I just started to read about tensor products and tensors and I understand that a tensor product $V \otimes W$ is a space used to replace bilinear maps $V \times W \to U$ with linear maps $V \otimes W \to U$. Now I have tried to solve a few simple exercises and I realize that I have no idea how to actually "work" with those tensor products/tensors.

Let's look at $$u_1 = \begin{pmatrix} 1\\ 1\\ 0 \end{pmatrix}, u_2 = \begin{pmatrix} 0\\ -1\\ 1 \end{pmatrix}, u_3 = \begin{pmatrix} 1\\ 0\\ -1 \end{pmatrix}$$ as a basis of $V = \mathbb{R}^3$. Let $G$ be a tensor in $V^* \otimes V^*$, given by $$G(x,y) = x_1 y_3 + x_2 y_2,$$ where $x = (x_1, x_2, x_3), y = (y_1, y_2, y_3)$ in $\mathbb{R}^3$. Express $G$ in terms of the basis $(u_i^* \otimes u_j^*)$ of $V^* \otimes V^*$.

Looking at the solution, this exercise should be really easy to solve, as we can write $$G = e_1^* \otimes e_3^* + e_2^* \otimes e_2^*.$$ Why can we write $G$ in this way? Maybe I am lacking some basic knowledge of tensors, because without the solution, I would have no idea how to even approach this exercise and even with the solution, I have no idea why it is true.

  • $\begingroup$ You notice the subscripts, right? Can you use that observation to extrapolate some simple calculational rules and then justify why they work? $\endgroup$ – anon Jun 19 '12 at 9:28
  • $\begingroup$ I have no idea where to start and what I'm trying to obtain really. $\endgroup$ – Huy Jun 19 '12 at 10:08
  • $\begingroup$ If a bilinear map $f$ separates as $f(x,y)=\alpha(x)\beta(y)$, with $\alpha,\beta\in V^\vee$ linear functionals, then the element of $V^\vee\otimes V^\vee$ representing it is in fact the pure tensor $\alpha\otimes\beta$. Using $x_i=e_i^*x$ and $y_i=e_i^*y$, since the bilinear map $G$ can be written $(x,y)\mapsto e_1^*(x)e_3^*(y)+e_2^*(x)e_2^*(x)$, it follows that the tensor representing it is $e_1^*\otimes e_3^*+e_2^*\otimes e_2^*$. $\endgroup$ – anon Jun 19 '12 at 10:17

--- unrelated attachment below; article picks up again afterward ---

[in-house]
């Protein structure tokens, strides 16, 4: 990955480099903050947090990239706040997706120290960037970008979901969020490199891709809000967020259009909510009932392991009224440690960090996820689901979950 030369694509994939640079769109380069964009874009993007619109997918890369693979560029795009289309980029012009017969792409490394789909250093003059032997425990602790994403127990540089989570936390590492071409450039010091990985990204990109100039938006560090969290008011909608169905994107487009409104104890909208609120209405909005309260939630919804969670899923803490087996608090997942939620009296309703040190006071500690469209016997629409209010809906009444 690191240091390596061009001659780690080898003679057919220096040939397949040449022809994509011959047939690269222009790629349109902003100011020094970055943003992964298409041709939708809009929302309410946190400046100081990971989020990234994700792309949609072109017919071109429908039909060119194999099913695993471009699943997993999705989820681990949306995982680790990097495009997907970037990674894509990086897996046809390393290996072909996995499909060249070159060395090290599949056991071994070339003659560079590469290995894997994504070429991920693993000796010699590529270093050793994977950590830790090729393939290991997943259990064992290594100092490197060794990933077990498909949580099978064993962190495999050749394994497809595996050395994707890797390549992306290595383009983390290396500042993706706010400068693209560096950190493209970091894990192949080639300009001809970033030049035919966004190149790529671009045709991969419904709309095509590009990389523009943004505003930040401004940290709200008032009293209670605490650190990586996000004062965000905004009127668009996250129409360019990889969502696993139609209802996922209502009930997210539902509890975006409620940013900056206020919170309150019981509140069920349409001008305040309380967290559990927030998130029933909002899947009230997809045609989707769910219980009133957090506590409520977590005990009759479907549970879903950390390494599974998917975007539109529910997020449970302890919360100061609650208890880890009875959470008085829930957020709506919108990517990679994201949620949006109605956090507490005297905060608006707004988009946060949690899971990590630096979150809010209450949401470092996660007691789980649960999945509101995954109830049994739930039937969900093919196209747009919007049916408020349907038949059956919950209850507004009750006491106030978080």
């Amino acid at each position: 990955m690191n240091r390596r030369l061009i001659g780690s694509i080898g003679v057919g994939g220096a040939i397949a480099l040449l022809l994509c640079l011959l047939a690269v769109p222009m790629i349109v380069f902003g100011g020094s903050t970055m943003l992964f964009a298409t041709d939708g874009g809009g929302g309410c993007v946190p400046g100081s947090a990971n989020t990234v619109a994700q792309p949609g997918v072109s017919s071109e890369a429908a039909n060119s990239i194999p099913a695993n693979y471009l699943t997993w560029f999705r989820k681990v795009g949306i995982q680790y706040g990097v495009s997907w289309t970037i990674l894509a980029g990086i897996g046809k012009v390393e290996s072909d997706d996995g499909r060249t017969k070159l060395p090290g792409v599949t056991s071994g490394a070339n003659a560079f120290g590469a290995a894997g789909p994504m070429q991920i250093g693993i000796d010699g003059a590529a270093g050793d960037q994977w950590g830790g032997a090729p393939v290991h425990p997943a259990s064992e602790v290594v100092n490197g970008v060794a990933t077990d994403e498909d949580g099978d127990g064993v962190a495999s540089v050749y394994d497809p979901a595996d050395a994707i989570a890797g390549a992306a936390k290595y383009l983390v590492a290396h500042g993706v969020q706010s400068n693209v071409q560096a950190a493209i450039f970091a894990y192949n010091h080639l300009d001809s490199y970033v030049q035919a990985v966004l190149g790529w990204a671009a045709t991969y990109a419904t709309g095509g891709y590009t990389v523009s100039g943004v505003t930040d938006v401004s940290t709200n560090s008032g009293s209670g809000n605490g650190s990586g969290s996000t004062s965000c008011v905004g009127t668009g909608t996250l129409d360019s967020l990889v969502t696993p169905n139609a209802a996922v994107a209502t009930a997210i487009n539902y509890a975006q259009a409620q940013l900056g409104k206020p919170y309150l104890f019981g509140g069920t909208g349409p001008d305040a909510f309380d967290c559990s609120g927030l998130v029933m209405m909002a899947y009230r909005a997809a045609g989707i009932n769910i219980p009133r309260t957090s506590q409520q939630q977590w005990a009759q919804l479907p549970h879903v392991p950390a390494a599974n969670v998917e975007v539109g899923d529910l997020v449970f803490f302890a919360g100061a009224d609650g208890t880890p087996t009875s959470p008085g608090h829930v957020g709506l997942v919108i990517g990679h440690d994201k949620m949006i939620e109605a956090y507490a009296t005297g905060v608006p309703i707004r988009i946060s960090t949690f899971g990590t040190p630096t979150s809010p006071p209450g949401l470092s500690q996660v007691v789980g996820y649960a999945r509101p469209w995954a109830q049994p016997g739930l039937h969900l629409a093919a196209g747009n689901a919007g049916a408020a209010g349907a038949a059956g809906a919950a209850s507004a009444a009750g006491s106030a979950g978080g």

• $\begingroup$ Surely you have encountered situations where one set of coordinates is better suited than another to solve a problem. So you need to know how vector and tensor coordinates change. This is what the exercise is about. All you need to do is express the dual of the canonical base $(e_1^*,e_2^*,e_3^*)$ in terms of the dual base $(u_1^*,u_2^*,u_3^*)$. This means finding $a_{ij}$'s such that $e_i^* = \sum_j a_{ij} u_j^*$. Then use the bilinearity of $\otimes$: for example $e_1^*\otimes e_3^* = (\sum_j a_{1j} u_j^*) \otimes (\sum_k a_{3k} u_k^*) = \sum_{j,k} a_{1j}a_{3k} (u_j^* \otimes u_k^*)$. $\endgroup$ – AFK Jun 19 '12 at 14:22
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    $\begingroup$ @YBL: I know exactly how to change coordinates, my problem is that I don't understand why $G = e_1^* \otimes e_3^* + e_2^* \otimes e_2^*$. $\endgroup$ – Huy Jun 19 '12 at 16:11

It seems to me if you already know its representation in terms of $e_i^\ast\otimes e_j^\ast$, and you want to know it in terms of $u_i^\ast\otimes u_j^\ast$, isn't it straightforward to apply change of bases?

All you should need for that is the change of basis matrix between the bases $E=\{e_1\dots e_n\}$ and $U=\{u_1\dots u_n\}$, the matrix $A$ that computes $Av_E=v_U$ where $v_E$ means "$v$ in terms of $E$" and $v_U$ means "$v$ in terms of $U$".

$$ A=\begin{pmatrix}\frac{1}{2}&\frac{1}{2}&\frac{1}{2}\\\frac{1}{2}&-\frac{1}{2}&-\frac{1}{2}\\\frac{1}{2}&\frac{1}{2}&-\frac{1}{2} \end{pmatrix} $$


$$ A^{-1}=\begin{pmatrix}1&1&0\\0&-1&1\\1&0&-1 \end{pmatrix} $$ The rest should flow from the transformation rules for tensors, right?

  • $\begingroup$ No. I don't understand how I can represent $G$ in terms of $e_i^* \otimes e_j^*$. Once I understand how to obtain this representation and why that is the correct representation, I know how to proceed. $\endgroup$ – Huy Jun 19 '12 at 16:08
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    $\begingroup$ @Huy Oh, it sounded like you were taking that for granted, and couldn't get the written question. $e_i^\ast$ is presumably the projection from $V$ to $F$ of the $i$'th coordinate. Isn't it obvious that $(x,y)\mapsto x_1 y_3 + x_2 y_2=e_1^\ast(x)e_3^\ast(y)+e_2^\ast(x)e_2^\ast(y)$ defines a multilinear map from $V\times V\rightarrow F$ which gives rise to a linear map $e_1^\ast\otimes e_3^\ast+e_2^\ast\otimes e_2^\ast:V \otimes V\rightarrow F$ matching $G$ on $V\times V$? $\endgroup$ – rschwieb Jun 19 '12 at 16:37

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